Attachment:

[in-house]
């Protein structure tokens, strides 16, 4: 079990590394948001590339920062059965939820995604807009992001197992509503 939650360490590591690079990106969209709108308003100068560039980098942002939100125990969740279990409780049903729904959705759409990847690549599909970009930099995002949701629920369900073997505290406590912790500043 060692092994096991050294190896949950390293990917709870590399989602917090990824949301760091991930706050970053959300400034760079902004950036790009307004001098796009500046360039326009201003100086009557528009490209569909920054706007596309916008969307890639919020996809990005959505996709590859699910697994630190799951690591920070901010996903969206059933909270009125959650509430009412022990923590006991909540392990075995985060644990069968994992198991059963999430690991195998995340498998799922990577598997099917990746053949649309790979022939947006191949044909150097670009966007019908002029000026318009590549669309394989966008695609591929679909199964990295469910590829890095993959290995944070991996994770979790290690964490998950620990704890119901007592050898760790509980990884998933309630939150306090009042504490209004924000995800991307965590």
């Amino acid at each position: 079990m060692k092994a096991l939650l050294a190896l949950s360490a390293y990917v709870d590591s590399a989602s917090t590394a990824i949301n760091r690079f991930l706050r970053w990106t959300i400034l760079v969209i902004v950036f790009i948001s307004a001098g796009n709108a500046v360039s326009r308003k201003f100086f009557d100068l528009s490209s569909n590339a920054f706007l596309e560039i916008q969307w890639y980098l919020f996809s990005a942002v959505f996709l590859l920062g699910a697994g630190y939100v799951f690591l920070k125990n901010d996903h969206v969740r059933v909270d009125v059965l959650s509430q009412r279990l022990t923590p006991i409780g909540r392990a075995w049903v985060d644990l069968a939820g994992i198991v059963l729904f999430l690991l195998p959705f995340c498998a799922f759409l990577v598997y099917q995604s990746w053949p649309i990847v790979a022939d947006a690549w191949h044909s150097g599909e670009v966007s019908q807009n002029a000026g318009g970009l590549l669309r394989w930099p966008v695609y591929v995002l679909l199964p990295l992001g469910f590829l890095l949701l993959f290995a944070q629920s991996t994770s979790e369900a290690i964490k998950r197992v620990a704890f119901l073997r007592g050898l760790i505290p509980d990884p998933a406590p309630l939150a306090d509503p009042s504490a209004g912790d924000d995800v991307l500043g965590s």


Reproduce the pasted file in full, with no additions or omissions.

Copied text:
[in-house]
């Protein structure tokens, strides 16, 4: 079990590394948001590339920062059965939820995604807009992001197992509503 939650360490590591690079990106969209709108308003100068560039980098942002939100125990969740279990409780049903729904959705759409990847690549599909970009930099995002949701629920369900073997505290406590912790500043 060692092994096991050294190896949950390293990917709870590399989602917090990824949301760091991930706050970053959300400034760079902004950036790009307004001098796009500046360039326009201003100086009557528009490209569909920054706007596309916008969307890639919020996809990005959505996709590859699910697994630190799951690591920070901010996903969206059933909270009125959650509430009412022990923590006991909540392990075995985060644990069968994992198991059963999430690991195998995340498998799922990577598997099917990746053949649309790979022939947006191949044909150097670009966007019908002029000026318009590549669309394989966008695609591929679909199964990295469910590829890095993959290995944070991996994770979790290690964490998950620990704890119901007592050898760790509980990884998933309630939150306090009042504490209004924000995800991307965590």
């Amino acid at each position: 079990m060692k092994a096991l939650l050294a190896l949950s360490a390293y990917v709870d590591s590399a989602s917090t590394a990824i949301n760091r690079f991930l706050r970053w990106t959300i400034l760079v969209i902004v950036f790009i948001s307004a001098g796009n709108a500046v360039s326009r308003k201003f100086f009557d100068l528009s490209s569909n590339a920054f706007l596309e560039i916008q969307w890639y980098l919020f996809s990005a942002v959505f996709l590859l920062g699910a697994g630190y939100v799951f690591l920070k125990n901010d996903h969206v969740r059933v909270d009125v059965l959650s509430q009412r279990l022990t923590p006991i409780g909540r392990a075995w049903v985060d644990l069968a939820g994992i198991v059963l729904f999430l690991l195998p959705f995340c498998a799922f759409l990577v598997y099917q995604s990746w053949p649309i990847v790979a022939d947006a690549w191949h044909s150097g599909e670009v966007s019908q807009n002029a000026g318009g970009l590549l669309r394989w930099p966008v695609y591929v995002l679909l199964p990295l992001g469910f590829l890095l949701l993959f290995a944070q629920s991996t994770s979790e369900a290690i964490k998950r197992v620990a704890f119901l073997r007592g050898l760790i505290p509980d990884p998933a406590p309630l939150a306090d509503p009042s504490a209004g912790d924000d995800v991307l500043g965590s």